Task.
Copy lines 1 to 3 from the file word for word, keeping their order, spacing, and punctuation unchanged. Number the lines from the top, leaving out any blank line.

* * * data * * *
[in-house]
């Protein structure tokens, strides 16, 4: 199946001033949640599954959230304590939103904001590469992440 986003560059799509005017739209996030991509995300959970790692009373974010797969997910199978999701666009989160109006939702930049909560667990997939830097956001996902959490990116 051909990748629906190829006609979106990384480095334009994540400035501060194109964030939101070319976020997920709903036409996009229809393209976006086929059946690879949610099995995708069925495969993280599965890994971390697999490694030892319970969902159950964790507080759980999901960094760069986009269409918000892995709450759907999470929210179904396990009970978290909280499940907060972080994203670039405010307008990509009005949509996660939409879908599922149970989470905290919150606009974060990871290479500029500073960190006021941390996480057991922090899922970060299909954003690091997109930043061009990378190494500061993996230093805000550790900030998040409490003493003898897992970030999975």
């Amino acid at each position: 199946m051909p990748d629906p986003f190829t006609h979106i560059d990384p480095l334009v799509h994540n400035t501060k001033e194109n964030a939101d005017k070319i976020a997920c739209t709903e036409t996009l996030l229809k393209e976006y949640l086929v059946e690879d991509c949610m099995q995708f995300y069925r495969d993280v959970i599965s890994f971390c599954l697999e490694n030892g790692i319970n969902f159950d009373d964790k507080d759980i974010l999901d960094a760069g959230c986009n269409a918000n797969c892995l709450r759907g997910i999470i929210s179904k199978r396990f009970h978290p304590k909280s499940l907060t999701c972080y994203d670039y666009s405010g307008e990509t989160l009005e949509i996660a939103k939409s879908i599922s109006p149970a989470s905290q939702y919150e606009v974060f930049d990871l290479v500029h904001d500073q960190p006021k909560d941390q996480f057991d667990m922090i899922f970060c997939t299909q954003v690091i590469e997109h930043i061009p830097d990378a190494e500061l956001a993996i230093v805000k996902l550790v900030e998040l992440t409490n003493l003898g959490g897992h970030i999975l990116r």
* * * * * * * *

[in-house]
């Protein structure tokens, strides 16, 4: 199946001033949640599954959230304590939103904001590469992440 986003560059799509005017739209996030991509995300959970790692009373974010797969997910199978999701666009989160109006939702930049909560667990997939830097956001996902959490990116 051909990748629906190829006609979106990384480095334009994540400035501060194109964030939101070319976020997920709903036409996009229809393209976006086929059946690879949610099995995708069925495969993280599965890994971390697999490694030892319970969902159950964790507080759980999901960094760069986009269409918000892995709450759907999470929210179904396990009970978290909280499940907060972080994203670039405010307008990509009005949509996660939409879908599922149970989470905290919150606009974060990871290479500029500073960190006021941390996480057991922090899922970060299909954003690091997109930043061009990378190494500061993996230093805000550790900030998040409490003493003898897992970030999975």
């Amino acid at each position: 199946m051909p990748d629906p986003f190829t006609h979106i560059d990384p480095l334009v799509h994540n400035t501060k001033e194109n964030a939101d005017k070319i976020a997920c739209t709903e036409t996009l996030l229809k393209e976006y949640l086929v059946e690879d991509c949610m099995q995708f995300y069925r495969d993280v959970i599965s890994f971390c599954l697999e490694n030892g790692i319970n969902f159950d009373d964790k507080d759980i974010l999901d960094a760069g959230c986009n269409a918000n797969c892995l709450r759907g997910i999470i929210s179904k199978r396990f009970h978290p304590k909280s499940l907060t999701c972080y994203d670039y666009s405010g307008e990509t989160l009005e949509i996660a939103k939409s879908i599922s109006p149970a989470s905290q939702y919150e606009v974060f930049d990871l290479v500029h904001d500073q960190p006021k909560d941390q996480f057991d667990m922090i899922f970060c997939t299909q954003v690091i590469e997109h930043i061009p830097d990378a190494e500061l956001a993996i230093v805000k996902l550790v900030e998040l992440t409490n003493l003898g959490g897992h970030i999975l990116r």